Seed Swaps


05 Jul 2011
Overcast 23°C / 73°F

The beetroot seedlings are now a month old. Although a few sprouted well, growth has been slow and spindley, and the germination rate was poor.

Following a little research on growing beetroot I discovered that beetroots produce a seed ball which consists of a mass of individual seeds. If the seed ball is planted germination rates are low and seedlings are weak and spindley, rarely surviving to maturity. To increase germination and survival rates it was recommended to soak the seed ball for 24 hours to release the individual seeds. Now I know what I did wrong, I am armed for future sowings.

Whenever I sow seeds into compost I find a number of tomato plants volunteer. Rather than weeding them out I leave one or two plants to grow alongside the seedlings as they emerge. I do this mainly as a form of insect control. The shape and colour of the tomato plants is different to that of the seedlings thereby confusing insects that recognise their crop of choice by sight. Tomato leaves also have a strong aroma which masks the scent of the beetroot or other plants that have been sown. Additionally, tomato leaves have insecticidal properties which may further deter insects. As well as all this, I get lots of tomatoes!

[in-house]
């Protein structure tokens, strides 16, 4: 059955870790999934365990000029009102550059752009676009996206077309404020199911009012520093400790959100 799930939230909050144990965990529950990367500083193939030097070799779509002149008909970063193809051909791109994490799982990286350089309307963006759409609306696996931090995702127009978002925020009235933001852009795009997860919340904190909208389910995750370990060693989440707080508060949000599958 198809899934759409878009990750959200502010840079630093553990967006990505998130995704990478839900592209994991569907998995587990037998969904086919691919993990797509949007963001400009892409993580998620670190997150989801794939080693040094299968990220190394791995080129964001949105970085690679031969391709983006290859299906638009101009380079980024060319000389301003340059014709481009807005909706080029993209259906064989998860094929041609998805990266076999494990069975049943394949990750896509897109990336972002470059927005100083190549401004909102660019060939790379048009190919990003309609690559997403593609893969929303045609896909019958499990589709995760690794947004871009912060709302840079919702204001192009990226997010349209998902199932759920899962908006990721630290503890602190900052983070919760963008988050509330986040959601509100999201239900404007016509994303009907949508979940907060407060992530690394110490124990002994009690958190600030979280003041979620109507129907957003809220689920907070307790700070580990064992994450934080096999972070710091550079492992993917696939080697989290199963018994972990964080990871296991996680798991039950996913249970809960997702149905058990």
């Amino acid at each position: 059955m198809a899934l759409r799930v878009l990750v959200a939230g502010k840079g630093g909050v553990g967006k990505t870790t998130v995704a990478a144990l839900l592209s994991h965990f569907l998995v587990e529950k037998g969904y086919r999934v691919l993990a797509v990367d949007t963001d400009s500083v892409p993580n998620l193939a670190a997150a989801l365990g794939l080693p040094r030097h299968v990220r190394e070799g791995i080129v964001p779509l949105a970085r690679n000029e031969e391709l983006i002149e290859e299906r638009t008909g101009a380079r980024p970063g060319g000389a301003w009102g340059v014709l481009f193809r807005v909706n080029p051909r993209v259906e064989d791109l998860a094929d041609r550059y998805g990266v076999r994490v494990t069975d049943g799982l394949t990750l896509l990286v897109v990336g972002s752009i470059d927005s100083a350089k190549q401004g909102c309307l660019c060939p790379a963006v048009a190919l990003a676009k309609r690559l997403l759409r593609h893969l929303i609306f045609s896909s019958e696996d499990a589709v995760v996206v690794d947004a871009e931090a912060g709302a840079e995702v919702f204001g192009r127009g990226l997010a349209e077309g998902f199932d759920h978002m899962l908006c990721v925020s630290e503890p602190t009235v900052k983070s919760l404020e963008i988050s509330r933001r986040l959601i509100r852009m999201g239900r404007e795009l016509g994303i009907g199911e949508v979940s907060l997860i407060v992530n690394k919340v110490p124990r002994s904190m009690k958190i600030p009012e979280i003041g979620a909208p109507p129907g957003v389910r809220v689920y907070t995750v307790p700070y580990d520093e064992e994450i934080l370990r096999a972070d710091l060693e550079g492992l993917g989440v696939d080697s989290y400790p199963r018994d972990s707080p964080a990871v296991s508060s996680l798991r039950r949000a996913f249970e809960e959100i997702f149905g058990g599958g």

I have tomato volunteers coming up in the veg beds too. It’s too late in the year to get a crop from them here in UK but if they need removing then I use them and any leaf prunings from the bigger tom plants to sprinkle over brassica leaves to confuse their detection by smell. Doesn’t completely fool cabbage white butterflies but I don’t have as many eggs/caterpillars as I did before doing this.

Posted on 06 Jul 11 (almost 5 years ago)

Yes, it works relatively well, doesn’t it.

Posted on 07 Jul 11 (almost 5 years ago)

great gardening tips! My beets aren’t doing well—i will try soaking the seeds next time

Posted on 07 Jul 11 (almost 5 years ago)

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